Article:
Supply chain services provider XPO Logistics is buying US transport and logistics provider Con-way for $3 billion. The deal is expected to close in October this year subject to regulatory approval. XPO said the buyout will make it the
The takeover is one of the largest in a growing list that XPO has made over the past two years. Most recently it bought Norbert Dentressangle for $ $3.5 billion.
That followed takeovers of Pacer International, New Breed Holdings and National Logistics Management amongst others.
Bradley Jacobs, chairman and CEO of XPO, said that the company currently generates just over $9 billion of annual revenue globally, but it would grow that to $15 billion of revenue on a pro forma basis when it closed the deal with Con-way, equal to an increase of more than $5 billion.
“Both XPO and Con-way have deep relationships within the automotive sector, and we provide complementary transport services in the cross-border Mexico corridor,” Jacobs told Automotive Logistics. “We don’t give the details of our business mix by vertical for competitive reasons, but it’s fair to say that automotive has been, and will continue to be, one of the important customer verticals we serve at XPO.”
Fresh pair of eyes
The takeover of Con-way includes its subsidiary companies Con-way Freight, Menlo Logistics, Con-way Truckload and Con-way Multimodal. All will now be rebranded as XPO Logistics. Douglas Stotlar, Con-way's president and CEO, will work as an independent advisor to the combined company through the first quarter of 2016.
Jacobs went on to say that one of the “crown jewels” in the acquisition of Con-way was the Menlo Logistics division, which was highly complementary with XPO’s current operations.
“Menlo also has a strong presence in automotive with its managed transportation business,” he noted. “Our combined managed transportation spend will be approximately $2.7 billion, which will give us a huge influx of data that we can use to drive efficiencies for our customers.”
More generally, he said XPO had been interested in filling the LTL gap in its service offering for some time, mainly because it was a service that is used by nearly all of its customers.
“From a broader perspective, LTL is a $35 billion market in North America with attractive fundamentals – it’s a high-value-add business,” noted Jacobs. “Con-way is a premier LTL platform that we’ll run with a fresh set of eyes as part of our end-to-end supply chain offering.”
Capacity for continuity
Jacobs was also keen to point out that the purchase of Con-way would give it a strategic ownership of assets that would benefit the company and its customers during periods of tight capacity.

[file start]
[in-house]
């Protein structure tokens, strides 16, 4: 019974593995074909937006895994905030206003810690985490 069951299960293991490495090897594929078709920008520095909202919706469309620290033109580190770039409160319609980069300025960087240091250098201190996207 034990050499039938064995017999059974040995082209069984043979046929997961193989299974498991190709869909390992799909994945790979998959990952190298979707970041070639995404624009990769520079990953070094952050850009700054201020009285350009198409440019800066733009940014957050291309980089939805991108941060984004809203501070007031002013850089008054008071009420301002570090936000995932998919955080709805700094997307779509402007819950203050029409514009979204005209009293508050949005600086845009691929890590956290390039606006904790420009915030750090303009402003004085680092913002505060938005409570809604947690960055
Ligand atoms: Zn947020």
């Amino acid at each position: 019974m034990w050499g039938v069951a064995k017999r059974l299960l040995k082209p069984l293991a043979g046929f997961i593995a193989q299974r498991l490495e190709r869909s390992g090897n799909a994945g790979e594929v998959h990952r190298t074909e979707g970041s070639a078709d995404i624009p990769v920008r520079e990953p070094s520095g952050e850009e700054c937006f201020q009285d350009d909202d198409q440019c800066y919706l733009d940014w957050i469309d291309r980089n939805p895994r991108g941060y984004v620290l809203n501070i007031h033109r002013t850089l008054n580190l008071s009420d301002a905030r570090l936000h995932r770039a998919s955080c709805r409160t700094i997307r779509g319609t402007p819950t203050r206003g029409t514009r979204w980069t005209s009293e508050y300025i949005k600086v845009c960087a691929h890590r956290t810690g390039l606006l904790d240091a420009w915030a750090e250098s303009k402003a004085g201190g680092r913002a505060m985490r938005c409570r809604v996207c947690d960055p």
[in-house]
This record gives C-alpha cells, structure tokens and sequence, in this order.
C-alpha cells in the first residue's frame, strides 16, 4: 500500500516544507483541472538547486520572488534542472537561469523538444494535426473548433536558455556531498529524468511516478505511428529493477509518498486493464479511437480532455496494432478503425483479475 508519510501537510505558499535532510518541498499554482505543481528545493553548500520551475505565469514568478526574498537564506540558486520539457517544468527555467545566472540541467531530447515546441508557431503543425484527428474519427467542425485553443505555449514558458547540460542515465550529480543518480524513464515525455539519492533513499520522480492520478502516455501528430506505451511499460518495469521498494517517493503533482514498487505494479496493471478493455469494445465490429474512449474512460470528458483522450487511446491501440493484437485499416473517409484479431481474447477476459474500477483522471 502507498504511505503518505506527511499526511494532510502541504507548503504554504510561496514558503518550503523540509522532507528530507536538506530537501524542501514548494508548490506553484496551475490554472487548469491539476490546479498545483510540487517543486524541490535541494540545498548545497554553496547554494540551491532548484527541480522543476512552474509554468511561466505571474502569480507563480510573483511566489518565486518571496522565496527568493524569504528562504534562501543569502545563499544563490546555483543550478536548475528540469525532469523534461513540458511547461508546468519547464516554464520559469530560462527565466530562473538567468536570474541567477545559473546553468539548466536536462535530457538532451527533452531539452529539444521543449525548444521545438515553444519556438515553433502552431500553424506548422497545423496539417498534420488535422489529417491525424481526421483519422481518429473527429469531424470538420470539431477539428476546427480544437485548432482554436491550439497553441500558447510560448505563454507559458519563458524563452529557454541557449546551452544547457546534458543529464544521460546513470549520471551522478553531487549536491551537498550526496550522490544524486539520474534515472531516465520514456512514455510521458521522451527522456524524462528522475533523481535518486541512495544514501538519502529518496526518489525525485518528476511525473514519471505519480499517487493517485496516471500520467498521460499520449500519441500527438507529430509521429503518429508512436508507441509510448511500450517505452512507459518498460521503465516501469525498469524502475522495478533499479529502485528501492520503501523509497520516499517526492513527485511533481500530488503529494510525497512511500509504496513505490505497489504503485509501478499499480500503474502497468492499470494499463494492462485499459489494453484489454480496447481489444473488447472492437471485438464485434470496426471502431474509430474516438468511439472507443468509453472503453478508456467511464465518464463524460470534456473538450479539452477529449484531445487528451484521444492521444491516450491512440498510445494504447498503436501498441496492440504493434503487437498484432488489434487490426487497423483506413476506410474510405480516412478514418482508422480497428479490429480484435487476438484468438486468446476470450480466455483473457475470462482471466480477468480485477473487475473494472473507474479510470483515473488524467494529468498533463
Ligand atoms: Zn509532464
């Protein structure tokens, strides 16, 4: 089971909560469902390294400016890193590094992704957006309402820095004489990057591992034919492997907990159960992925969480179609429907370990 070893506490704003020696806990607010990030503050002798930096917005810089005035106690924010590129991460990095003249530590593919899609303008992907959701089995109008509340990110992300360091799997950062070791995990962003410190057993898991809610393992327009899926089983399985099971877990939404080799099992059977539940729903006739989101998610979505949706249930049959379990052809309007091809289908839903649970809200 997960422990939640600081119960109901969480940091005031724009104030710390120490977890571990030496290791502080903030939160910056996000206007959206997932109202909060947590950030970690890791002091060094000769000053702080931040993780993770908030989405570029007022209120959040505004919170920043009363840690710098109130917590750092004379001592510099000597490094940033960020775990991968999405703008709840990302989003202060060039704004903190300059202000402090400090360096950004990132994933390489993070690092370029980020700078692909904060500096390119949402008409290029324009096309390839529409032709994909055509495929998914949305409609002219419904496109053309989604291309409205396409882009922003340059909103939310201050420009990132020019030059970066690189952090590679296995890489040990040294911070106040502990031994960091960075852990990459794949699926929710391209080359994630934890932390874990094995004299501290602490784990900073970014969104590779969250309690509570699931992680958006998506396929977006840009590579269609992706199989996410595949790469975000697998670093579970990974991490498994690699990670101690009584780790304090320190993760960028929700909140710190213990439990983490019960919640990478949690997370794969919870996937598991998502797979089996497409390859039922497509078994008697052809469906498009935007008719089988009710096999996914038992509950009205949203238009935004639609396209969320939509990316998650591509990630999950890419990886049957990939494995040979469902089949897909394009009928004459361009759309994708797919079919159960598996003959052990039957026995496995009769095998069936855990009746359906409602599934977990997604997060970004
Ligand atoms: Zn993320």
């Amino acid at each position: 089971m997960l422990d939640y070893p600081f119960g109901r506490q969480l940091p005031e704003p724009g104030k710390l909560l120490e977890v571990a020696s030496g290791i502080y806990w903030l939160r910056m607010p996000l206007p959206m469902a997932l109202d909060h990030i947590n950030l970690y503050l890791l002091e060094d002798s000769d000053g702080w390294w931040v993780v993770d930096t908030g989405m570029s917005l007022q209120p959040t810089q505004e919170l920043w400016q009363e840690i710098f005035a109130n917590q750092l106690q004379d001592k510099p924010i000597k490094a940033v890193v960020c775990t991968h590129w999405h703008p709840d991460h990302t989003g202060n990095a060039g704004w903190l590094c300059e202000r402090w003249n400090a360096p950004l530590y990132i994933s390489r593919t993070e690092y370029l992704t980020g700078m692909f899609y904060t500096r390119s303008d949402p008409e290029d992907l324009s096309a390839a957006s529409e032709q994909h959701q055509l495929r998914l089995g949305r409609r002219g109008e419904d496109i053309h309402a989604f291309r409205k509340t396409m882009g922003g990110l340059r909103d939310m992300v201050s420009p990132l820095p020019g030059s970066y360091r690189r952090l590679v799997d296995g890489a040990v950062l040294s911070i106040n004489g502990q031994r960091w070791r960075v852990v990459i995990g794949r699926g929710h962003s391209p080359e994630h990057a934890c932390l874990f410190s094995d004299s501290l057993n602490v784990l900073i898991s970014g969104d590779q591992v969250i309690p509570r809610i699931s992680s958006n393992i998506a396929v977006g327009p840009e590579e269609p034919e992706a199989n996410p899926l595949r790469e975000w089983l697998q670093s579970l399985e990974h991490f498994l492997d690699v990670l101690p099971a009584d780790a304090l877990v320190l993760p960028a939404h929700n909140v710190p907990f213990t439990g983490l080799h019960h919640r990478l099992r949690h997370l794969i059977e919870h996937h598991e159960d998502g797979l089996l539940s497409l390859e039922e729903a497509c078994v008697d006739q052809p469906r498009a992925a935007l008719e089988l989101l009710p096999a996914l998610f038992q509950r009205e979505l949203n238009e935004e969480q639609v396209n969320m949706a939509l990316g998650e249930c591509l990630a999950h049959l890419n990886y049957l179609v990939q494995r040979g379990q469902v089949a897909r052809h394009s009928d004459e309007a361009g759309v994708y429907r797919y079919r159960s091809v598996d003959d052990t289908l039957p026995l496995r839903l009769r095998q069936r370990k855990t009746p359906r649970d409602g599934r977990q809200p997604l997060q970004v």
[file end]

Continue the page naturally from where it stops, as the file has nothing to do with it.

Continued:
Tight capacity is a defining term for the automotive industry in North America at the moment. Asked about how XPO’s latest acquisition was likely to benefit the vehicle-making sector in North America, Jacobs told Automotive Logistics that it was about putting the assets to best use within its own highly integrated organisation.
“Shippers are rightfully concerned about capacity tightening in the future and we’ll be taking control of massive capacity to ensure service continuity,” said Jacobs. “The automakers and other large shippers make asset ownership a requirement for a large part of their outsourced business. Our blended transportation model of owned, brokered and contracted capacity will help us better serve our automotive customers in North America, just as it currently does for us in Europe.”
It will do that by integrating its service offering to benefit the combined customer pool, said Jacobs.
“We’ll integrate Con-way’s LTL, truck brokerage, truckload, contract logistics and managed transportation networks with XPO,” he said. “We’ll cross-sell LTL and dedicated truckload services to the automakers we currently serve, and offer our transportation capabilities in truck brokerage, intermodal, drayage, ground and air expedite, and last mile to Con-way customers.
The absorbing of Con-way’s assets will increase XPO's global ground transport network to approximately 19,000 owned tractors and 46,000 owned trailers, as well as 10,000 trucks contracted through independent owner operators. It will also give XPO access to more than 50,000 independent carriers.
In addition to transport assets, XPO said the purchase will add 160 facilities to its footprint, equal to 14m sq.m.
In North America, XPO will have approximately 11,000 owned tractors and 33,000 owned trailers, 6,000 trucks contracted through independent owner operators, and access to more than 38,000 independent carriers.
Growth in those assets is going to benefit XPO’s provision of services to the North American automotive sector.
It will also increase XPO’s provision of cross-border Mexico services. “In cross-border Mexico, where we’re already a major player, we’ll gain a truckload business that realises about 35% of its revenue from cross-border volumes,” Jacobs continued. “We also see an opportunity to create a true multi-modal solution for some of the long-haul LTL movements by incorporating rail. These are all opportunities for us to serve our automotive customers more completely and with greater efficiency.”
Bradley Jacobs will be speaking at this month’s Automotive Logistics Global conference in Detroit which begins on 22nd September.